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Policy brief | 10 July 2019

How militarily willing and able is the EU? Operation Althea struggles in Bosnia and Herzegovina

This latest ELN policy brief evaluates the impact of a no-deal Brexit on the EU’s ability to carry out its peacekeeping military operation, EUFOR Althea in Bosnia and Herzegovina (BiH), and draws wide-ranging conclusions on the EU’s current ability to carry out military operations as part of its Common Security and Defence Policy (CSDP).

As a low profile reassurance force with a minimal military presence, EUFOR Althea depends on intelligence assets and out-of-country deployable British reserve forces. In case of a no-deal Brexit, British assets would be removed and there is currently no sign the EU27 are both willing and able to plug the gap. Should the security situation in BiH deteriorate, and the UK assets not be replaced, EUFOR Althea risks exposing the EU as a helpless military actor in its own neighbourhood. 

The chronicle of Operation Althea is revealing. It stands as a test, if only low-level, of the EU’s seriousness as a security provider. The UK’s potential withdrawal from the EU highlights the operational, strategic and political challenges facing EU defence today. The authors argue that despite its ambitions, the EU still has a long way to go in developing a culture of military responsibility and in delivering its ambition of operational “strategic autonomy”.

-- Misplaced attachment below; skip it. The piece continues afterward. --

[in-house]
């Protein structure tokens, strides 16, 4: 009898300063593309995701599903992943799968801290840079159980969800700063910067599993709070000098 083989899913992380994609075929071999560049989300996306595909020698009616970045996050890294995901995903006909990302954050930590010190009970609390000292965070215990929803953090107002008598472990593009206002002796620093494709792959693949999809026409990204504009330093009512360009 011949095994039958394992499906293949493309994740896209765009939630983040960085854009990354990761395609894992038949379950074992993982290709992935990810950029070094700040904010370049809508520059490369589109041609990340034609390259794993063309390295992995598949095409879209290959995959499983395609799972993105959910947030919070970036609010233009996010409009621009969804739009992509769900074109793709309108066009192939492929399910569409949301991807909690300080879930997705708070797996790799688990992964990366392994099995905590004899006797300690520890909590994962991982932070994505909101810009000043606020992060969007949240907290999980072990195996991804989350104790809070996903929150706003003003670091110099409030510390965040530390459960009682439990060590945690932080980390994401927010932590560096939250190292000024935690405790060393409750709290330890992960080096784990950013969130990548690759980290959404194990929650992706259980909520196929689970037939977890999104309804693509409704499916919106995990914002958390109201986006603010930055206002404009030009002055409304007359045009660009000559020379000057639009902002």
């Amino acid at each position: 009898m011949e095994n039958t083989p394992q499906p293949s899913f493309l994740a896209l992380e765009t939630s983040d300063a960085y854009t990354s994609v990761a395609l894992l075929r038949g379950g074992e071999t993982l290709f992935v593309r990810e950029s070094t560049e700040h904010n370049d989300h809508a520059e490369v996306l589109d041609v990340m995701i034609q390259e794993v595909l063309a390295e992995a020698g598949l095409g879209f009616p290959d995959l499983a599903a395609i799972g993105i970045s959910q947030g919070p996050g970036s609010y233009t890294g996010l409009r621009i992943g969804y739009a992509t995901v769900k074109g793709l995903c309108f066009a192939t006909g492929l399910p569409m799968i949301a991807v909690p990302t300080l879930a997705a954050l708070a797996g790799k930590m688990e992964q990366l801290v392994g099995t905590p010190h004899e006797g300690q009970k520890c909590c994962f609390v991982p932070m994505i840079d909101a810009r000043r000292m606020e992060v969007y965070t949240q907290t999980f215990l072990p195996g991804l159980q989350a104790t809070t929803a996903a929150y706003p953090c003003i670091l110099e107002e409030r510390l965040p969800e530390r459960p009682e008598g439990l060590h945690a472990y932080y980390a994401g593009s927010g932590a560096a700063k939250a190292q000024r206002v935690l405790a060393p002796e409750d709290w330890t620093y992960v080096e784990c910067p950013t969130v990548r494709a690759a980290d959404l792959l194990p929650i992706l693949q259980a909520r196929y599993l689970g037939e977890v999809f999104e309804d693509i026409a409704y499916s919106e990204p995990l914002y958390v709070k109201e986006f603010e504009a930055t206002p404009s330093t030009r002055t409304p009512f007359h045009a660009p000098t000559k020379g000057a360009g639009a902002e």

Progress made since the 2016 EU Global Strategy has largely focused on capability development and the consolidation of the EU defence industrial base, with initiatives such as PESCO and the European Defence Fund; there has been little real operational progress in CSDP military ambitions and deployment. Operation Althea exposes the long-standing reluctance of Member States to agree on, and contribute to, CSDP military missions in any meaningful way. The gap between the Union’s objectives and its current military capacity is wide and Brexit will only make a bad situation worse.

 

Download the Policy Brief here

 

The opinions articulated above represent the views of the authors, and do not necessarily reflect the position of the European Leadership Network (ELN) or any of the ELN’s members. The ELN’s aim is to encourage debates that will help develop Europe’s capacity to address pressing foreign, defence, and security challenges.